How Hungary Let East Germans Go 2009: Hungary Stone

How Hungary let East Germans go

“It was in Hungary that the first stone was removed from the Berlin Wall,” said the former German Chancellor Helmut Kohl.
His successor Angela Merkel went to the Hungarian town of Sopron on Wednesday, to thank the country for opening its border 20 years ago. That decision led to the fall of the Wall three months later. But curiously enough, it was a picnic in a field outside Sopron that would change the face of Europe. In the summer of 1989, thousands of East German “tourists” had been making their way to Hungary, looking for a way to cross into Austria. What drew them was a bold decision taken earlier that year by the reformist prime minister Miklos Nemeth to start dismantling the security system along the border. “I thought it was obsolete in the 20th Century,” Mr Nemeth told the BBC. Another reason was that Hungary, heavily in debt, simply could not afford to pay $1m to maintain it. As he returned from holiday in his official car, Mr Nemeth was shocked to see hundreds of young people and families camping outside the West German consulate in Budapest. Others had found refuge in the imposing Holy Family Church in a leafy district of the Hungarian capital. Among them was Robert Breitner, who was 19. He arrived with just the clothes on his back, after losing his backpack in a failed escape attempt.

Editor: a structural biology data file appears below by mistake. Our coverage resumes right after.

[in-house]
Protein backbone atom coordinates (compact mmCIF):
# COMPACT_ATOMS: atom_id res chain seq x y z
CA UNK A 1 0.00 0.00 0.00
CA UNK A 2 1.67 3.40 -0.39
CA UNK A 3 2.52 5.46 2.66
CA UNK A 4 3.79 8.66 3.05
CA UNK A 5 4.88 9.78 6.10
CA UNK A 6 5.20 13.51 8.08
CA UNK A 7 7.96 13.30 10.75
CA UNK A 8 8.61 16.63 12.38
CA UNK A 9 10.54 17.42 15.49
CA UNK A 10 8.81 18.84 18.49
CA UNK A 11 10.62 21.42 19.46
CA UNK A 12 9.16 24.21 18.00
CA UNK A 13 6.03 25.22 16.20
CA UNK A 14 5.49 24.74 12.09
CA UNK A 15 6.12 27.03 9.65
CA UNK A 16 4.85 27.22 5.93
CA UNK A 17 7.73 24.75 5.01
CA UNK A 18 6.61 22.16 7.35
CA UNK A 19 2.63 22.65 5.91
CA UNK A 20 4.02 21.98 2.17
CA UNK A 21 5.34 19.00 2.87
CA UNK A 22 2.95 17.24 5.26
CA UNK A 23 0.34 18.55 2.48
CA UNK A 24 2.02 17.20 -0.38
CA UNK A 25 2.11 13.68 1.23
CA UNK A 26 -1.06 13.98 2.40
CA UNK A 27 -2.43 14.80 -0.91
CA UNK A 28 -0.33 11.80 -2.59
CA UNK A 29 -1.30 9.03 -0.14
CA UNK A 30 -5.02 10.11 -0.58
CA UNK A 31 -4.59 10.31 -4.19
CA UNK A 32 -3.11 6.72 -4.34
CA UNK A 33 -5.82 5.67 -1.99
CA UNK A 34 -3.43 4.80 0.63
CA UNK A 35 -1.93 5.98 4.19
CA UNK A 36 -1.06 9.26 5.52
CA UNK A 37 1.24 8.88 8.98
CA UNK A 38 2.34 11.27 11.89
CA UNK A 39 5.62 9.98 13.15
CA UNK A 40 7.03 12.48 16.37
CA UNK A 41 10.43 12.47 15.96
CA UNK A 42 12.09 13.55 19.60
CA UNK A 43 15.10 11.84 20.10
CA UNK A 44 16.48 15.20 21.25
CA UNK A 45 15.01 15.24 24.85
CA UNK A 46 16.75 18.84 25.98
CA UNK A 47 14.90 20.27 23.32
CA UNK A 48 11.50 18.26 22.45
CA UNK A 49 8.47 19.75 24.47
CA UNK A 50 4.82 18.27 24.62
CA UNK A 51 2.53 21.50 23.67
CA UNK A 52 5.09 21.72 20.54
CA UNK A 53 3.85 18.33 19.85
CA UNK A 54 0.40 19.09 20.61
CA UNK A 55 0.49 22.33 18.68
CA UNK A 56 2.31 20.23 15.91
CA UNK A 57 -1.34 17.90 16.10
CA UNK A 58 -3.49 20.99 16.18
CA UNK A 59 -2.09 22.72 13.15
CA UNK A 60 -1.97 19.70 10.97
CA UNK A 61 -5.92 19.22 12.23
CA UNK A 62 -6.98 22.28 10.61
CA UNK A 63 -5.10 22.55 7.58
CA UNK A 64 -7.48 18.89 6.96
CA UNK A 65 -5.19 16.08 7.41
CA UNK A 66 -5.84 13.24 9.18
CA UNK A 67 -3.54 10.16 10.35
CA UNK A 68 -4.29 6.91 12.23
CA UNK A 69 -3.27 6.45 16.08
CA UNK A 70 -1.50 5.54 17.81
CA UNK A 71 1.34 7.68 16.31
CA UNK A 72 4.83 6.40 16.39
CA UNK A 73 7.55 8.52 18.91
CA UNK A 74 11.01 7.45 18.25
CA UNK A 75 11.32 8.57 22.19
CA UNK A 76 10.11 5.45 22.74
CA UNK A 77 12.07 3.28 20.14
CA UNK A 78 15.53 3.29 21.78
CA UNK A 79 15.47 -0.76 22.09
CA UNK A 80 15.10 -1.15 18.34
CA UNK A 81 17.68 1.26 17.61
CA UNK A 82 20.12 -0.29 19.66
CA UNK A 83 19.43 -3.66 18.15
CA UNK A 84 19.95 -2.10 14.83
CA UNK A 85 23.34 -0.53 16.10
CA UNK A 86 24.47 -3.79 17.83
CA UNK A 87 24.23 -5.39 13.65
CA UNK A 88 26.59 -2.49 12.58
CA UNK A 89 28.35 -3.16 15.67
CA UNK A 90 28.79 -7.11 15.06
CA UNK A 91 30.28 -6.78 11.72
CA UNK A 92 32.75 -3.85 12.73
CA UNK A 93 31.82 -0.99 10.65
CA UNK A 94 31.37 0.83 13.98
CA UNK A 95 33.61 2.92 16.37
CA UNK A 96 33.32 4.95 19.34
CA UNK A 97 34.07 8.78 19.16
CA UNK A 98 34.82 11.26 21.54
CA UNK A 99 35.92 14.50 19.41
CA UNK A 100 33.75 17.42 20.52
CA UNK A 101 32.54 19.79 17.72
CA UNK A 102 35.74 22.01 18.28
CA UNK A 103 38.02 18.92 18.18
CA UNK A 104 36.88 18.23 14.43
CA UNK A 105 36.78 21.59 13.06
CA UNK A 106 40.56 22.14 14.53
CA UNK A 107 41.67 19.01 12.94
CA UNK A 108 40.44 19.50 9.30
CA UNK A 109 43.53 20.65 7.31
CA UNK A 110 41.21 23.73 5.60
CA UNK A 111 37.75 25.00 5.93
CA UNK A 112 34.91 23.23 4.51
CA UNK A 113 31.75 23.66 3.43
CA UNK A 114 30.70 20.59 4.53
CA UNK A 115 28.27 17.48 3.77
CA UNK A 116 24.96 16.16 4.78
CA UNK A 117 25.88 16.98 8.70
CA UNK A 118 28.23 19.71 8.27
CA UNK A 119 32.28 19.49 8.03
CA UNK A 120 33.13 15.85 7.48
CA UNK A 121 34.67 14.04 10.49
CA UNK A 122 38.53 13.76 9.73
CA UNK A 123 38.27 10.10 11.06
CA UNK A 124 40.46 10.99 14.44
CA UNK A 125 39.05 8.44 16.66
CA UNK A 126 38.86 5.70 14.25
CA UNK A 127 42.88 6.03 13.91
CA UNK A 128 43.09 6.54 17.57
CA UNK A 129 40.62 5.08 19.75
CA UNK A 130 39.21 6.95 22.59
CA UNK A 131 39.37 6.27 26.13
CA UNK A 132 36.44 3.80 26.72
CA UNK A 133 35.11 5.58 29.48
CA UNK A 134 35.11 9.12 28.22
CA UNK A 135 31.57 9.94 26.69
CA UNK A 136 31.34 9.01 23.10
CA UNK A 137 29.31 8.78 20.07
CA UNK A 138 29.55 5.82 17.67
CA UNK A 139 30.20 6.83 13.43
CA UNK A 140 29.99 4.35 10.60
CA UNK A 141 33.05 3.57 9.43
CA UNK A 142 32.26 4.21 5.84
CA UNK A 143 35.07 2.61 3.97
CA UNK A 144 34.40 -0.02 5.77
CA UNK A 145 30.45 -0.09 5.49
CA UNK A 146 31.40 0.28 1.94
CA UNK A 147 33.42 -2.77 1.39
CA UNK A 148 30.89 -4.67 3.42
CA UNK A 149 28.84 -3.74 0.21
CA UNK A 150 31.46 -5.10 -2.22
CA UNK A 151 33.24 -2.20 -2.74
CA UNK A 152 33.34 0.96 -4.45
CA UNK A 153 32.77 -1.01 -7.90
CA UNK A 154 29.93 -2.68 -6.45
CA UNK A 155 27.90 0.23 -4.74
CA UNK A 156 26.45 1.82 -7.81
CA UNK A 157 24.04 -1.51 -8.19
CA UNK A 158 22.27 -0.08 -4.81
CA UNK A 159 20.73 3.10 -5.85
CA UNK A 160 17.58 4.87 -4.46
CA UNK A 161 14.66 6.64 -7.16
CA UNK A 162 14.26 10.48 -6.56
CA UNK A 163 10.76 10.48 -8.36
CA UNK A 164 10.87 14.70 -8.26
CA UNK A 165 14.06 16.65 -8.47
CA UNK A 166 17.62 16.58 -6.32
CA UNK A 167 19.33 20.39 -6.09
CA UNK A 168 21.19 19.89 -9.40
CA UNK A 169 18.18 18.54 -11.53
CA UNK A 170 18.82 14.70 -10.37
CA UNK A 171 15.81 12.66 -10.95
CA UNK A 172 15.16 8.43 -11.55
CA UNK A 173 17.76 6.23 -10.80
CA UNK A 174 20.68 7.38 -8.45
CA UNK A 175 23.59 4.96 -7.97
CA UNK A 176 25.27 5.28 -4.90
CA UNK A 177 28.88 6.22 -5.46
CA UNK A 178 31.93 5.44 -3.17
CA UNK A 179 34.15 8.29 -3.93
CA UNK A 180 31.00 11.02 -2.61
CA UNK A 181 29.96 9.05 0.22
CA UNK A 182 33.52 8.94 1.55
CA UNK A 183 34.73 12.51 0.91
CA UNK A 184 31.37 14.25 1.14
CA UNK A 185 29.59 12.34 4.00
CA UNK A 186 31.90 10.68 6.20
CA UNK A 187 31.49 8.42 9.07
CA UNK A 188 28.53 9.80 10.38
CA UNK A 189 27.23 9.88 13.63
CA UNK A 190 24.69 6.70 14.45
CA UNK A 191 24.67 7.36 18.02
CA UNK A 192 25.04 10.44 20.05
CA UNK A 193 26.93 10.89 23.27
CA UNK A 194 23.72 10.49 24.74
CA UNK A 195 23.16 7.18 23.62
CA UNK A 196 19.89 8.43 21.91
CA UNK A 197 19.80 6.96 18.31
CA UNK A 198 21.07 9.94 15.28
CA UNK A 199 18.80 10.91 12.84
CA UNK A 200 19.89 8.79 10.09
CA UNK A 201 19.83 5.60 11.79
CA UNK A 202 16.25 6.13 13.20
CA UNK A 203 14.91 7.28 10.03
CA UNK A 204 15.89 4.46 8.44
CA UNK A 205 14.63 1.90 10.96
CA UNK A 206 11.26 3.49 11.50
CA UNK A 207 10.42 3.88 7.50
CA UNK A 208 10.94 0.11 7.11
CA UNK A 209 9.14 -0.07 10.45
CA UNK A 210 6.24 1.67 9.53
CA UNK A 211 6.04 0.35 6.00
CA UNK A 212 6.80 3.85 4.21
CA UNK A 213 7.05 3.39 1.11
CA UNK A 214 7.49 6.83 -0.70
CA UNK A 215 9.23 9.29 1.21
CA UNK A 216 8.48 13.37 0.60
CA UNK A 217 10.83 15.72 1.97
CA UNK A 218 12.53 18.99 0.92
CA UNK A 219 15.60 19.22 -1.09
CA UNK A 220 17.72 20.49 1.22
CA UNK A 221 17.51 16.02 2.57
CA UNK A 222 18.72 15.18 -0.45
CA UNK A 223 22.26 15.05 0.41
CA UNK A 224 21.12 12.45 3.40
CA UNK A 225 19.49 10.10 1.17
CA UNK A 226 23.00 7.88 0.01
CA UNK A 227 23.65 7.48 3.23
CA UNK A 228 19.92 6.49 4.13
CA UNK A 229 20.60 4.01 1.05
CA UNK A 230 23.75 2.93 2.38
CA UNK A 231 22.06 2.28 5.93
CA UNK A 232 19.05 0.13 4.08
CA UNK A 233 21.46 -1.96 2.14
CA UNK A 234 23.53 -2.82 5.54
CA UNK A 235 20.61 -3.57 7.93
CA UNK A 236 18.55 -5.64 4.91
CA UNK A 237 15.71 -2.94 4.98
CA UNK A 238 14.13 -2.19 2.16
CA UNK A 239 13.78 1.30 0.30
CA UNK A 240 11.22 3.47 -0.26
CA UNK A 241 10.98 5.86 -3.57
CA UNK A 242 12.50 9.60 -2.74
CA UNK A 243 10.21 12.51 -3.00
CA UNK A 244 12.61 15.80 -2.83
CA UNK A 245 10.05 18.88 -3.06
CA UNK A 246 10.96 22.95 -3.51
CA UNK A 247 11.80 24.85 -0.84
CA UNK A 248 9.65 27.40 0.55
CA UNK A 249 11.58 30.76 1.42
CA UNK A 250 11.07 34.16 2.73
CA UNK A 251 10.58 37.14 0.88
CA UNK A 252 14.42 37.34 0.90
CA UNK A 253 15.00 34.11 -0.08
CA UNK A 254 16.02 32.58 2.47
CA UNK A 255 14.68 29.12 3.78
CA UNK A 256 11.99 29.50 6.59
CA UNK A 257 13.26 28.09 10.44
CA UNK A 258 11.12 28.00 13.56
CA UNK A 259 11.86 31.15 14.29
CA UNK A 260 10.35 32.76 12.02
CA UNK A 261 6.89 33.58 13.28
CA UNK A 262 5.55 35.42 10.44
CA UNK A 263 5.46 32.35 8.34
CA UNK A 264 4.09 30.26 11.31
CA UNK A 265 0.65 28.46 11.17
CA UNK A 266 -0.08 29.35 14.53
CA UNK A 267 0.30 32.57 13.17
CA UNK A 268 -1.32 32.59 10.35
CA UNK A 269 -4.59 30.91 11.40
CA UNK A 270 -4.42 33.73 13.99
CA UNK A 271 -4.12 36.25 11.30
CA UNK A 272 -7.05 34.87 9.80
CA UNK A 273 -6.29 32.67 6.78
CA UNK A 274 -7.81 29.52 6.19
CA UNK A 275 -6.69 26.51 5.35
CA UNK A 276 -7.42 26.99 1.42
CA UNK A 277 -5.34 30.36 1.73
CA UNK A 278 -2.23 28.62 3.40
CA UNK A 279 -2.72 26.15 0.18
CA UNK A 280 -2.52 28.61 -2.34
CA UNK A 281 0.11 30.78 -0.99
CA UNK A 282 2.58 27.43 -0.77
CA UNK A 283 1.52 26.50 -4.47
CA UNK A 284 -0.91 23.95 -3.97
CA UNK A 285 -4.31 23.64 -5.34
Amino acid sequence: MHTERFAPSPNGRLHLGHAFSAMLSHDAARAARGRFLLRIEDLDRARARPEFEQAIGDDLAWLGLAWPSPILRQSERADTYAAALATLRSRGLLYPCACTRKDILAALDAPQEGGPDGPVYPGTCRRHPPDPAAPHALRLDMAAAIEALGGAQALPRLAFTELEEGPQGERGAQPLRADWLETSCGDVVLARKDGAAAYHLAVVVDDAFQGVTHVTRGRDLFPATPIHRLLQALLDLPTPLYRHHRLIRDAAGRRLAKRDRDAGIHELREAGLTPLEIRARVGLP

“The street was full of East German cars,” he recalls.

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